However, it should also be noted that this issue has not yet been judicially considered or considered by any tribunal or board in Canada. Therefore, this issue has yet to be tested in Ontario or elsewhere.
The three-hour rule and after hours work in Alberta
Like Ontario, Alberta’s three-hour rule was generally considered to apply when employees were required to physically come into an office or work place. Yet, despite Alberta not having any right to disconnect legislation, the right to disconnect for employees is an issue of increasing relevance everywhere. This is particularly so with the trend we are seeing of more hybrid work policies and remote working arrangements post-pandemic, as the line between working hours and non-working hours blurs with the increasing connectivity of workers and remote working arrangements. Employers should also remember that the Alberta Code still regulates employees’ total working hours, including rights to overtime and the “8/44 Rule”, in this context. Federal employees are similarly regulated under the Canada Labour Code, with certain exceptions.
Given the likelihood of this issue being judicially or administratively considered by a board or tribunal in the future, it would be prudent for Alberta employers to be mindful of the three-hour rule in the context of after-hours work that may be done remotely by any non-salaried or non-managerial workers. This includes emailing, calling, or texting employees after hours. Alberta employers may be on the hook financially for such after-hours work, even, for example, for a two-minute phone call or email to an employee.
We recommend that Alberta employers, whether provincially or federally-regulated, consult with an experienced employment lawyer to review their policies on remote and after-hours work, to avoid any unexpected financial liability. An experienced employment lawyer can also advise employers on implementing averaging or overtime agreements (as required). Likewise, employees who want to understand their legal rights with respect to after-hours work expectations, should also retain an experienced employment lawyer.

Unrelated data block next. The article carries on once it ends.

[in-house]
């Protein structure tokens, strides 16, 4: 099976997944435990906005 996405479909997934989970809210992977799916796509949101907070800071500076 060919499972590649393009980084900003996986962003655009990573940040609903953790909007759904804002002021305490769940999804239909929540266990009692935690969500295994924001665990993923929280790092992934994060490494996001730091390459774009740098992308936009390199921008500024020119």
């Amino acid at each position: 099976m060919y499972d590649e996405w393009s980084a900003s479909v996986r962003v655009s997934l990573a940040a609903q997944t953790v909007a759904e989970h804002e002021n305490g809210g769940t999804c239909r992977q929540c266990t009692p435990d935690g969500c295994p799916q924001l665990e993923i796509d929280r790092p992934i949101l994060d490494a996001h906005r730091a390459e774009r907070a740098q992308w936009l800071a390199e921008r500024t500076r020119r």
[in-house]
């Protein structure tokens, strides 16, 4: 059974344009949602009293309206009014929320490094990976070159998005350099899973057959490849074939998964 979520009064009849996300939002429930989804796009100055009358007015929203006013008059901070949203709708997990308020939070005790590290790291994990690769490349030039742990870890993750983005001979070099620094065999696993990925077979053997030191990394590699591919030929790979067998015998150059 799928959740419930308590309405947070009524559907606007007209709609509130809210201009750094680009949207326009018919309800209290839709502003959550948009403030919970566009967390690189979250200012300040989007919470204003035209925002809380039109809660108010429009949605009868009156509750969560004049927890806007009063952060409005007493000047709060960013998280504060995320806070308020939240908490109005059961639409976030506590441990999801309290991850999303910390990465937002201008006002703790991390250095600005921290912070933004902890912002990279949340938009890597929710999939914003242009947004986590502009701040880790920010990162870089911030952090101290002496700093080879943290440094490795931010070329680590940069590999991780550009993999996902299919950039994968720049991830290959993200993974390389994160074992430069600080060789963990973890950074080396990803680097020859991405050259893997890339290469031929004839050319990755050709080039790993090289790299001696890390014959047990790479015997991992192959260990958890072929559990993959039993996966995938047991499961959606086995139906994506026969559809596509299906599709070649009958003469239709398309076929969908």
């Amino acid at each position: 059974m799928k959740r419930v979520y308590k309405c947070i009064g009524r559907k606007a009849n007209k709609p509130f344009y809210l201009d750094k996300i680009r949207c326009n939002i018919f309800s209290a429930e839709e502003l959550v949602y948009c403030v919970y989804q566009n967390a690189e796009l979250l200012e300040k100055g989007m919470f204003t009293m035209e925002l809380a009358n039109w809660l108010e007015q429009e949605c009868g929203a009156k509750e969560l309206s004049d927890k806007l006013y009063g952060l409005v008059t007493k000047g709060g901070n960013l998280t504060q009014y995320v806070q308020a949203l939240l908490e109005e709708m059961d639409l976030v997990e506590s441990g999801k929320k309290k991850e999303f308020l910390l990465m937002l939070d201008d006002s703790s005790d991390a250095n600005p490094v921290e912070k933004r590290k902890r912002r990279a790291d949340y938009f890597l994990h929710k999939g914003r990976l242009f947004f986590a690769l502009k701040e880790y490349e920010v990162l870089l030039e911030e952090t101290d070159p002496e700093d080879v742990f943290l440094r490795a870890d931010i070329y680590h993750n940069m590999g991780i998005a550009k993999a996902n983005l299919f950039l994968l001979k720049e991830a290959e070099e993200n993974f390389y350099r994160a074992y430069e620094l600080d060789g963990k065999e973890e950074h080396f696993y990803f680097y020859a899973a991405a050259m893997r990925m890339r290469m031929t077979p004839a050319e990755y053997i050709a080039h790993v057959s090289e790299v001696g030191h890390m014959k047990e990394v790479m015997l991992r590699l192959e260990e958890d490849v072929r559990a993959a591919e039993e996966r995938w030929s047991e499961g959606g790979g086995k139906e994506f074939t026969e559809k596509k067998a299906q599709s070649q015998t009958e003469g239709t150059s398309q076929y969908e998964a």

The federal government has also been considering right to disconnect legislation, and the Final Report of the Right to Disconnect Advisory Committee was issued in February 2022. The current situation for federally-regulated employees is that an employee who chooses to respond to work-related communications after hours when not requested or permitted to do so by their employer will not have such after-hours communications treated as working hours. However, where an employee is responding to such after-hours communications at the request of an employer, or if the employer permits or condones such work, such time may be considered as working time, which must be paid. This could entitle a federally-regulated employee to overtime pay for such after-hours remote work.
Under section 11.1 of the Canada Labour Standard Regulations, the three-hour rule applies to federally-regulated workers who are required to report for work at the request of an employer. Although this rule has not been interpreted to apply to remote work, this situation could change if right to disconnect legislation is also enacted at the federal level.
CARSCALLEN LLP’S EMPLOYMENT, LABOUR AND HUMAN RIGHTS EXPERTISE
Whether you are an employee or an employer, Carscallen LLP’s experienced team of Employment, Labour and Human Rights lawyers can assist you. Our lawyers specialize in practical, individualized advice to help you understand your rights, duties and responsibilities as an employer or an employee. Our team of lawyers provide tailored, proactive advice to help successfully navigate every stage of the employment relationship. We have the legal expertise to help minimize problems and disputes before they happen, as well as the ability to resolve conflict quickly and constructively when it arises.
If you are an employer or employee and have any questions about the calculation of notice or severance pay upon termination, or any other employment law questions, please contact any member of our Employment, Labour and Human Rights team.*This update is intended for general information only on the subject matter and is not to be taken as legal advice.